Before leaving the lab, we’re offered a taste of a not-yet-named, nearly finished beer. If you are picturing a crystal-clear, amber-hued pale ale, you are at the wrong brewery. This sample has a cloudy, milky appearance—it could be easily mistaken for freshly squeezed orange juice. Even five years ago this kind of hazy beer would have been deemed faulty by traditional brewing standards. But this is no accident. Trillium is at the forefront of a style of brewing that favors intense flavor and rich body over visual clarity. The beers that they (and a few other similarly experimental craft brewers in the region) make have spawned an entirely new beer style, known as the New England IPA (NEIPA). The style is defined by a hazy appearance, an intense hop aroma, and relatively low toasted malt flavor and bitterness, all of which will characterize the Illustrated IPA as well. Fans of the style often refer to NEIPAs as juicy, a reflection of both the incredible depth of citrusy, fruity flavors that the hops provide and their easy drinkability.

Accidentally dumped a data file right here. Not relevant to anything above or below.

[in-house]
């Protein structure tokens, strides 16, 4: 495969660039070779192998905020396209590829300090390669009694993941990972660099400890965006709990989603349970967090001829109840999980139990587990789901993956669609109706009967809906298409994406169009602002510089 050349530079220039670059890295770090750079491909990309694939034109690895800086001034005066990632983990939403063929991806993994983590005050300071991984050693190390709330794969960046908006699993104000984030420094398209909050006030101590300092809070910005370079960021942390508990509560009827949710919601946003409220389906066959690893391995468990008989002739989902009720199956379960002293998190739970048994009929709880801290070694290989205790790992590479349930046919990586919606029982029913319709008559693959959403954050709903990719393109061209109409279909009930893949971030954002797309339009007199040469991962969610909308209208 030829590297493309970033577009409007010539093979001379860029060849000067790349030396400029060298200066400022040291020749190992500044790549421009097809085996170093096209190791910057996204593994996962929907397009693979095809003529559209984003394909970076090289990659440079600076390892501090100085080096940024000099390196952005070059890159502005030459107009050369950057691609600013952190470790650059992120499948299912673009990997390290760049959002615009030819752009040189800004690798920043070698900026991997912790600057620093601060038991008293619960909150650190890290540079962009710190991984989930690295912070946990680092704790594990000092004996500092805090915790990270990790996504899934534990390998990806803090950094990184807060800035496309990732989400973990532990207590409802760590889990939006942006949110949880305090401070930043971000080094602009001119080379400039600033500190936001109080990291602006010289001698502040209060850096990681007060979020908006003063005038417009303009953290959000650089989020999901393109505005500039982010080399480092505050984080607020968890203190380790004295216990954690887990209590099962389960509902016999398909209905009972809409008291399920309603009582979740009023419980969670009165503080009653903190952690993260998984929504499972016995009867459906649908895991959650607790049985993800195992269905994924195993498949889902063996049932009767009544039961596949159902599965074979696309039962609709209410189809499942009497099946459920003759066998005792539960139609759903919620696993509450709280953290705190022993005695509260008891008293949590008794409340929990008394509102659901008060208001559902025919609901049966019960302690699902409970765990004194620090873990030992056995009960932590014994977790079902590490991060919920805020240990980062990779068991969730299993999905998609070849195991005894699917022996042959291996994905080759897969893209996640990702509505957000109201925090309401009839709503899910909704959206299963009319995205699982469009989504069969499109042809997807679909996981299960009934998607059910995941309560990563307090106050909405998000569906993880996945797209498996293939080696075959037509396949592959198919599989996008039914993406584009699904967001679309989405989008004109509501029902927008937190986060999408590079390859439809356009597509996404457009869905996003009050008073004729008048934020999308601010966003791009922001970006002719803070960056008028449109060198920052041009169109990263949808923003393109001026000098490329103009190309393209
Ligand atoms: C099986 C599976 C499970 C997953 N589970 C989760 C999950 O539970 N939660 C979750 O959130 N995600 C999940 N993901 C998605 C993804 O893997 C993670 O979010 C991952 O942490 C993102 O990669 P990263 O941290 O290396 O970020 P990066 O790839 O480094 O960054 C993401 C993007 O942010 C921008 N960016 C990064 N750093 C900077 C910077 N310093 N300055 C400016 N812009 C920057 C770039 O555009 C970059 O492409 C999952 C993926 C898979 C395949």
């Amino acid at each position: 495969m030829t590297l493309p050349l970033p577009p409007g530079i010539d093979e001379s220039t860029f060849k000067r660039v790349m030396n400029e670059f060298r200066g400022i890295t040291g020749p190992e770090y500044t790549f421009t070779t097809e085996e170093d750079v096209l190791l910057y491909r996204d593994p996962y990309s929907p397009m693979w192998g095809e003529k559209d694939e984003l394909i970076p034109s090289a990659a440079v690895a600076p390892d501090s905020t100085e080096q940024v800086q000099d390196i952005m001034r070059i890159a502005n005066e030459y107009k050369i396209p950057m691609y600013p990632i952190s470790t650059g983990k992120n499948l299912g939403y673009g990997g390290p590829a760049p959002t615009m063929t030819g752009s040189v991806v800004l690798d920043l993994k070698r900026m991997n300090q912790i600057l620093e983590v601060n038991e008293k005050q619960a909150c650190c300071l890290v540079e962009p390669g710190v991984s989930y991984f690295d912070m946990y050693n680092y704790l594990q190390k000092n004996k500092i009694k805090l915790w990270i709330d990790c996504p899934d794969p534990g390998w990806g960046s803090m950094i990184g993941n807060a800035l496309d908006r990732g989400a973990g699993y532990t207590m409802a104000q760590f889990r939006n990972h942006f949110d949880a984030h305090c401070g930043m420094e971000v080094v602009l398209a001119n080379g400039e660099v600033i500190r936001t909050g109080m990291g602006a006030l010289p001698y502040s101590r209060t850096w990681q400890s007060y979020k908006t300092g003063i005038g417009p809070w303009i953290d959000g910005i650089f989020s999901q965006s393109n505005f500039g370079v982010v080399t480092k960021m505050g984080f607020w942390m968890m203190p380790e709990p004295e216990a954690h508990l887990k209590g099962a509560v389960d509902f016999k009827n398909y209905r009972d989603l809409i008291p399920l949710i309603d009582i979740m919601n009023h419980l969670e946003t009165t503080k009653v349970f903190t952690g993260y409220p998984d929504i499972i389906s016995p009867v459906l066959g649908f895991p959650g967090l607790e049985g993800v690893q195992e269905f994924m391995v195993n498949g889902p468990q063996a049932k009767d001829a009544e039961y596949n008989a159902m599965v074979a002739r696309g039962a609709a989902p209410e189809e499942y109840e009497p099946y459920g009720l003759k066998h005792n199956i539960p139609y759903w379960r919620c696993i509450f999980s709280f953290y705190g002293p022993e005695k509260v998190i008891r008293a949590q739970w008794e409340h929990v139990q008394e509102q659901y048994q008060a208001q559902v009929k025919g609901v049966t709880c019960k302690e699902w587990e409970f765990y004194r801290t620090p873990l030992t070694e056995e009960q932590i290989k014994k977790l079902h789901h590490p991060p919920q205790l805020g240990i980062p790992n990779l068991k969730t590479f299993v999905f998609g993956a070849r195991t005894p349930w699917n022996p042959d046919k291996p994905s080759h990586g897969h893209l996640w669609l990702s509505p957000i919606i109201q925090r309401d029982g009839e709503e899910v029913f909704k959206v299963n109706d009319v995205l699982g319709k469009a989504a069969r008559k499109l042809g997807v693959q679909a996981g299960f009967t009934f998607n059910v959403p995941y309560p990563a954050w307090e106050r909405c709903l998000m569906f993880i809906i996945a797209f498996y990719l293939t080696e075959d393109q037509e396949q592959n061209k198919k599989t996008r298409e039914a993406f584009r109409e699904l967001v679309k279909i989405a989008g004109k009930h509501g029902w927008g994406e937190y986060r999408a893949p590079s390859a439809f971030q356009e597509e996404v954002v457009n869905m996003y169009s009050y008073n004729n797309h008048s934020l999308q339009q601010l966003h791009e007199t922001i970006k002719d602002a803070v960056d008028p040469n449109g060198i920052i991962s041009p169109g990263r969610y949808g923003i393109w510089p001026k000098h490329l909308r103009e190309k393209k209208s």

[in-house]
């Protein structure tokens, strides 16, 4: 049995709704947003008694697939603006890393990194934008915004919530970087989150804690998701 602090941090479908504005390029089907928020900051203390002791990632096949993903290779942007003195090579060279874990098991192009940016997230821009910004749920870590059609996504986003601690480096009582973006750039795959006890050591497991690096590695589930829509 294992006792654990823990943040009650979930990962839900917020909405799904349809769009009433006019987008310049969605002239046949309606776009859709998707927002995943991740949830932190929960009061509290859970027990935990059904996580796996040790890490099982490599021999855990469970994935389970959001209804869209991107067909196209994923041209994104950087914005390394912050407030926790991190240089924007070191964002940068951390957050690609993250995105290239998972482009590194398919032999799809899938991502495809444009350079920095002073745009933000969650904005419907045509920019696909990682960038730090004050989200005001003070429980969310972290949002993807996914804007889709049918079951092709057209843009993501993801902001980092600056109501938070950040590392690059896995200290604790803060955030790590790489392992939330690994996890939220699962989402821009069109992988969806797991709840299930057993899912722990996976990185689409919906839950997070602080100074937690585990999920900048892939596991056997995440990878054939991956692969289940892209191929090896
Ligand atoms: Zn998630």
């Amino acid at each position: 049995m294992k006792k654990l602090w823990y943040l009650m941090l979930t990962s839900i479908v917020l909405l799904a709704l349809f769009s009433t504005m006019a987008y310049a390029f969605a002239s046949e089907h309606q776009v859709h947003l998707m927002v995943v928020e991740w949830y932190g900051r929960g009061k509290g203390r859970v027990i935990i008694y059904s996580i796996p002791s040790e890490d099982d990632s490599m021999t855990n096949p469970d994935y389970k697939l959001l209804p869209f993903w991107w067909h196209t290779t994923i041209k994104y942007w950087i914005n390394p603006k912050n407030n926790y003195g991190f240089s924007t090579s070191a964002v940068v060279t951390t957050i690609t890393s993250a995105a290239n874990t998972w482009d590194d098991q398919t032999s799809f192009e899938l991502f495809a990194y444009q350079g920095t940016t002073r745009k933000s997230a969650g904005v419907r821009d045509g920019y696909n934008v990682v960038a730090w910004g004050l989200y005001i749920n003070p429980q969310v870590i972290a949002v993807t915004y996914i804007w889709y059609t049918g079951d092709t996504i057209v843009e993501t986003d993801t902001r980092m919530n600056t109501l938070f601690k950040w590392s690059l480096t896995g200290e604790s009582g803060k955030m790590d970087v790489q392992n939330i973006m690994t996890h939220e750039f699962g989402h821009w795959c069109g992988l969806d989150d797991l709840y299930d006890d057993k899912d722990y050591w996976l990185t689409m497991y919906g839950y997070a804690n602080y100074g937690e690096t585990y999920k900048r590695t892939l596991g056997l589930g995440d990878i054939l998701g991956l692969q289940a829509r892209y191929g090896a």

As I sniff the sample in my small plastic cup, JC explains that we are about to taste “the most decadent of IPAs.” Its alcohol-by-volume content of 9.6 percent would certainly suggest something quite luxurious, but the real excess comes in the form of hops. Resinous hop cones are one of the four traditional ingredients in beer (the other three are malted barley, water, and yeast). They are nothing new. But the type and amount of hops used for beer have changed dramatically over time. The hops of the moment for American IPAs are grown primarily in the Pacific Northwest, Australia, and New Zealand. And the varietals that grow in these regions—Citra, Mosaic, Cascade, Simcoe, Nelson Sauvin, and Vic Secret, to name a few—lend beer an incredible range of flavors, from citrus and tropical fruits to pine and black pepper.
This particular brew contains 9 pounds of these types of hops per barrel. JC puts that number in perspective for us: A more traditional IPA contains an average of 1½ pounds of hops per barrel. What does six times the quantity of hops mean for a beer? I take a sip to find out. I’m hit with the intense flavors of grapefruit, orange, and mango and just a hint of pine. The flavor lingers, and the sip finishes slightly sweet and bitter. It’s a pleasing tease of the kind of heady hops flavor that will also make the Illustrated IPA special.